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Maize v. Monfra

United States District Court, E.D. Louisiana

January 13, 2015

JACOBY MAIZE
v.
SUE ELLEN MONFRA, ET AL

REPORT AND RECOMMENDATION

MICHAEL B. NORTH, Magistrate Judge.

Pursuant to an order of remand from the presiding District Judge (rec. doc. 26), this matter is once again before the Court for further consideration and proceedings. For present purposes suffice it to note that at the time that this case was previously before the undersigned, Plaintiff had failed to respond to the Court's Briefing Order (rec. doc. 17) and a subsequent order for him to show cause why he had not done so (rec. doc. 18) because he had been transferred to a different jail facility and had not kept the Court apprised of his current mailing address as required by Local Rule ("LR") 11.1. (Rec. docs. 20, 21, 23). That led to the issuance of a Report and Recommendation recommending that Plaintiff's lawsuit be dismissed with prejudice for failure to prosecute pursuant to Rule 41(b) of the Federal Rules of Civil Procedure and Local Rule 41.3.1. (Rec. doc. 22). Plaintiff subsequently filed a response to the Court's Briefing Order (rec. doc. 24) and an objection to the Report and Recommendation (rec. doc. 27); in the interim, the order remanding this case had issued. (Rec. doc. 26).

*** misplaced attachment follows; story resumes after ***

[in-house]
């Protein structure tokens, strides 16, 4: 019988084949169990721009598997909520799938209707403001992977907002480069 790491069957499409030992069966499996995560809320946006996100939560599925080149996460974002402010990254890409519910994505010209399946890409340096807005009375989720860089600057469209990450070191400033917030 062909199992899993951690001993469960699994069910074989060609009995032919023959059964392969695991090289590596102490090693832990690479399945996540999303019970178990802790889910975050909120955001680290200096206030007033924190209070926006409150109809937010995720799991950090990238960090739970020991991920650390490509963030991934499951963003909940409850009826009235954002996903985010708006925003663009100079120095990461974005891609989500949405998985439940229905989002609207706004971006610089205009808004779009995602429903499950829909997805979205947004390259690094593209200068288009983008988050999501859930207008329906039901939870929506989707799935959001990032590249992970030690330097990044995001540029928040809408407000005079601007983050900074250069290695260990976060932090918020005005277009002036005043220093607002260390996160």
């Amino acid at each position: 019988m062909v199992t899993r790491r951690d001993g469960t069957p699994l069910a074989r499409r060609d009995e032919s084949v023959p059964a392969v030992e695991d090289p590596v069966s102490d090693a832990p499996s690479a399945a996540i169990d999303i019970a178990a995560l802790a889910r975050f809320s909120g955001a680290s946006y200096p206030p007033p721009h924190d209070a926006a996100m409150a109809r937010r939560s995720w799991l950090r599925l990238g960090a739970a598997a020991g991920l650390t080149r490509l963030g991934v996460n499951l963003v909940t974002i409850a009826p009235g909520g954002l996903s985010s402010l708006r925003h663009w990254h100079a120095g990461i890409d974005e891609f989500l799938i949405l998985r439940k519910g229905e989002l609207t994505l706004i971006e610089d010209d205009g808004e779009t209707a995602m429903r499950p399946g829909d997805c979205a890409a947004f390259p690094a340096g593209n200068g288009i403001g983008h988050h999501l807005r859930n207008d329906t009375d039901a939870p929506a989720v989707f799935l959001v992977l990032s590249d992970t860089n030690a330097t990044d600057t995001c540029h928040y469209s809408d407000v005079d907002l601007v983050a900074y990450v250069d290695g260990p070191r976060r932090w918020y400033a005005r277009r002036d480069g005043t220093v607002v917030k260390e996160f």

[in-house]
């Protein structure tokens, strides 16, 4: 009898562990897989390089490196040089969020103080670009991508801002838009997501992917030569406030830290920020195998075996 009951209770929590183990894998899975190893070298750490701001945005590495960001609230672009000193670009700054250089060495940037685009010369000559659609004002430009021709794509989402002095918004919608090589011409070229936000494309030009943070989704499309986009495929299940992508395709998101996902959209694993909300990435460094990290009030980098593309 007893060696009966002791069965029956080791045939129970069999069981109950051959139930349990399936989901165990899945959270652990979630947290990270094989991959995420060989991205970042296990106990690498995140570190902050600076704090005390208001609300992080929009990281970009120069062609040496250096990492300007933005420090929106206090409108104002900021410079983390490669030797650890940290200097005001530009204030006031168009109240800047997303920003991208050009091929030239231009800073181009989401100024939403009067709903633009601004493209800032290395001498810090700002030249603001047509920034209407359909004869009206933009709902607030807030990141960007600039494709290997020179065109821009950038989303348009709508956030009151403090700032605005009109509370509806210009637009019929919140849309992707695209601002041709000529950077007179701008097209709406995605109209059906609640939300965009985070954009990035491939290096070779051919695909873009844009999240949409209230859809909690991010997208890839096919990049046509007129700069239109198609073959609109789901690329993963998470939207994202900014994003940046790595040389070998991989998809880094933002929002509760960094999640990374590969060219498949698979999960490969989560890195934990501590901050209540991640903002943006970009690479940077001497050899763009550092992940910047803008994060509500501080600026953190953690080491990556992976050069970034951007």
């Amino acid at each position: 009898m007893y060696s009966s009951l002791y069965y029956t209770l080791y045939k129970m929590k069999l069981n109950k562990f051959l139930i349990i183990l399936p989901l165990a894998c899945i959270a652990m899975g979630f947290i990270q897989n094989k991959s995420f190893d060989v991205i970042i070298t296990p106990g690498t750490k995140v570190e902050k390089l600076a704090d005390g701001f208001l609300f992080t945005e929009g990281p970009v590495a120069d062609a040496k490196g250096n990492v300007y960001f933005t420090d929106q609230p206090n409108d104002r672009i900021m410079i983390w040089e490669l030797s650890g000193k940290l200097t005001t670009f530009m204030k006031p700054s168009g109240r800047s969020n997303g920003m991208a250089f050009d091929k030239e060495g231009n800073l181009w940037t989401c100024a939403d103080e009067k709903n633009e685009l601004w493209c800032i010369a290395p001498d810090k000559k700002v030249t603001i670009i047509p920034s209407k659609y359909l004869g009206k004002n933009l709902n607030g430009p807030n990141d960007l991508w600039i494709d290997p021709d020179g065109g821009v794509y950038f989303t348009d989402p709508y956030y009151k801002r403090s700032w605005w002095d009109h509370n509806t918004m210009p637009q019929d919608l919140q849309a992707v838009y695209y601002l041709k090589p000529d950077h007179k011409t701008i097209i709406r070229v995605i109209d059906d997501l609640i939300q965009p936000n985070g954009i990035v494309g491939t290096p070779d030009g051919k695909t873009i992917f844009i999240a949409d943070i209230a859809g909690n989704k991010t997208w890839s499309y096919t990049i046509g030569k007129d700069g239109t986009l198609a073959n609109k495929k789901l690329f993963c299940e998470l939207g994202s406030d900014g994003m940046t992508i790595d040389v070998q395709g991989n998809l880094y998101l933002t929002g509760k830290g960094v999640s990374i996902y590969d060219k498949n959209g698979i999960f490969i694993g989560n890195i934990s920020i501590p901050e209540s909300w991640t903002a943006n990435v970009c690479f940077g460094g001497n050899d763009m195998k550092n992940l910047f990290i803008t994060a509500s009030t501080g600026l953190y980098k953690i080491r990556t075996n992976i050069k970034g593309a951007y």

Following the order of remand, the Court scheduled a preliminary conference to go forward on October 15, 2014 (rec. doc. 28), with Plaintiff's address of record at that time being the LaSalle Correctional Center ("LCC") in Olla, Louisiana. (Rec. doc. 27). Before that conference took place, the Court was advised by the Warden of LCC that Plaintiff had been transferred to the Riverbend Detention Center ("RDC") in Lake Providence, Louisiana. (Rec. doc. 29). Accordingly, the preliminary conference was rescheduled for October 29, 2014 to afford jail officials at RDC sufficient time to make the logistical arrangements for Plaintiff to participate in the conference via telephone. ( Id. ).